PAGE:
Crackdown in the Castro
New rules may hamper Halloween festivities
October 27, 2003 4:17 PM
Halloween in San Francisco will never be the same.
Centered in the Castro, Oct. 31 is usually a night of carousing and abandon, attracting revelers from all over America. It's a night that brings out San Francisco’s wild side, a night when authorities usually turn a blind eye to public intoxication and other minor lawlessness. Usually.
In the wake of last year’s five stabbings and other assorted violence and chaos, the city is cracking down on one of America’s most famous street parties with a series of draconian new measures that include closed liquor stores, more police officers and more than three miles of police barricades.
This is also the first year that the event is being sponsored by several large corporations. Companies like Wells Fargo, Clear Channel and Anheuser-Bush are contributing to the cost of the event, which includes four entertainment stages. As attendees enter the area through one of the 14 police monitored gates, they will be asked for a voluntary contribution of $3.
According to San Francisco Police Department spokesmen, there will be a record amount of undercover police officers roaming the streets on Friday, ready to give anyone with an open container a ticket up to $90. Anything resembling a weapon, even if it's part of a costume, will be immediately confiscated by the police.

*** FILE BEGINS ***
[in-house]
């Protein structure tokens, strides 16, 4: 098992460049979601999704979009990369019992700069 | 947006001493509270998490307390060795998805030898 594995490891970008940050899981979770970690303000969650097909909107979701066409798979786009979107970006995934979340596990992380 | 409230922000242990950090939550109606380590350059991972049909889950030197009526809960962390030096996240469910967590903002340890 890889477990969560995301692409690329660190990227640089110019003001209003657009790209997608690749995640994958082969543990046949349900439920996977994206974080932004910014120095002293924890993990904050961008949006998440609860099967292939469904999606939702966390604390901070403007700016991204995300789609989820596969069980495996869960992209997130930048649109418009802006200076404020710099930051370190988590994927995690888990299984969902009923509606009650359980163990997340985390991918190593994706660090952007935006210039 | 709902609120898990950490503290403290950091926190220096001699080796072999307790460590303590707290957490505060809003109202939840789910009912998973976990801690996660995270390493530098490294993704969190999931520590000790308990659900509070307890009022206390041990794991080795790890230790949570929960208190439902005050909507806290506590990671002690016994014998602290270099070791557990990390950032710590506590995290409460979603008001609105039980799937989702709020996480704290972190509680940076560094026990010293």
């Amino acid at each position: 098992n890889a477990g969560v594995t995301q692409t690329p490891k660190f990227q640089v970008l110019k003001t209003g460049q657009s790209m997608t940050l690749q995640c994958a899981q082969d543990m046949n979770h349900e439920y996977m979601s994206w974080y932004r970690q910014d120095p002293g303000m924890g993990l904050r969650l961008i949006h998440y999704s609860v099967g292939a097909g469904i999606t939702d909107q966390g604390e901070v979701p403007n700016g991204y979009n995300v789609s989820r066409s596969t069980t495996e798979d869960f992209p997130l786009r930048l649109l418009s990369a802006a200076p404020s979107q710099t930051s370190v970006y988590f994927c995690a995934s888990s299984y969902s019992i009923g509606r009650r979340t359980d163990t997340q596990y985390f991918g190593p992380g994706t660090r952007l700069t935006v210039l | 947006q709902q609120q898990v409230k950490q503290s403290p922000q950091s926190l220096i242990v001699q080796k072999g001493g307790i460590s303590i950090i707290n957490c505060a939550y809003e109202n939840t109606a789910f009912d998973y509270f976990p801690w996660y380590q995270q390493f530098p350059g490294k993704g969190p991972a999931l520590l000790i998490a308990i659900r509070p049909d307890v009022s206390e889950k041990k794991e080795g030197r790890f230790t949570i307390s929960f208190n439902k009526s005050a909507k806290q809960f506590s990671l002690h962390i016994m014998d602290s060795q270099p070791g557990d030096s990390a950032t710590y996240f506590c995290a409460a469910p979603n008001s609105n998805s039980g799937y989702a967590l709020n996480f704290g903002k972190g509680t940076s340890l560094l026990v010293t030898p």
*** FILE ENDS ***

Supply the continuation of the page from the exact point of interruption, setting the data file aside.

The mayor’s office, Board of Supervisors and the SFPD are working in conjunction to make this Halloween an alcohol-free night. District 8 Supervisor Bevan Dufty is the driving force behind what police spokesman Dewayne Tully described as “a bit of a crackdown.”
Tully admitted, “It’s obviously wishful thinking to think that nobody is going to be on the streets drinking that night, but we’re going to take every measure possible to control the evening as much as possible.”
"Controlling the evening" also includes calling a halt to the festivities and dispersing any crowds by midnight, an unusual measure for an event that usually carries on until at least two or three o’clock in the morning.
The Castro Muni station will be closed by 8 p.m. to prevent overcrowding, but BART will extend its hours to the East Bay until 1 a.m., all in an effort to take control of what was once a spontaneous event completely unfettered by the authorities.
“I had been planning on going this year, but now, forget it, it’s going to be stupid – and boring,” said Mark Defoe, a senior biology major at SF State. Defoe has gone to the Castro on Halloween for the last three years.
Others were a little more positive about the new measures, but still expressed reservations.
“I think it’s good that they’re making it safer, last year it felt really out of control and ugly, but it's too bad that they couldn’t have found a way to make it safer and still retain the sense of freedom that Halloween night has in San Francisco – I may just skip it this year,” said Zoe Lampard, a Sophomore liberal studies major at SF State.
Robert Raul of SF State’s Queer Alliance said, “Safety wasn’t a big concern of mine last year. OK, five people were stabbed, but that’s only five among thousands – but since I don’t really like drinking in public anyway I think its cool to have no drinking, and the city’s spending money on this anyway, so I think its OK.”
Over 300,000 people are expected to attend the festivities this year.
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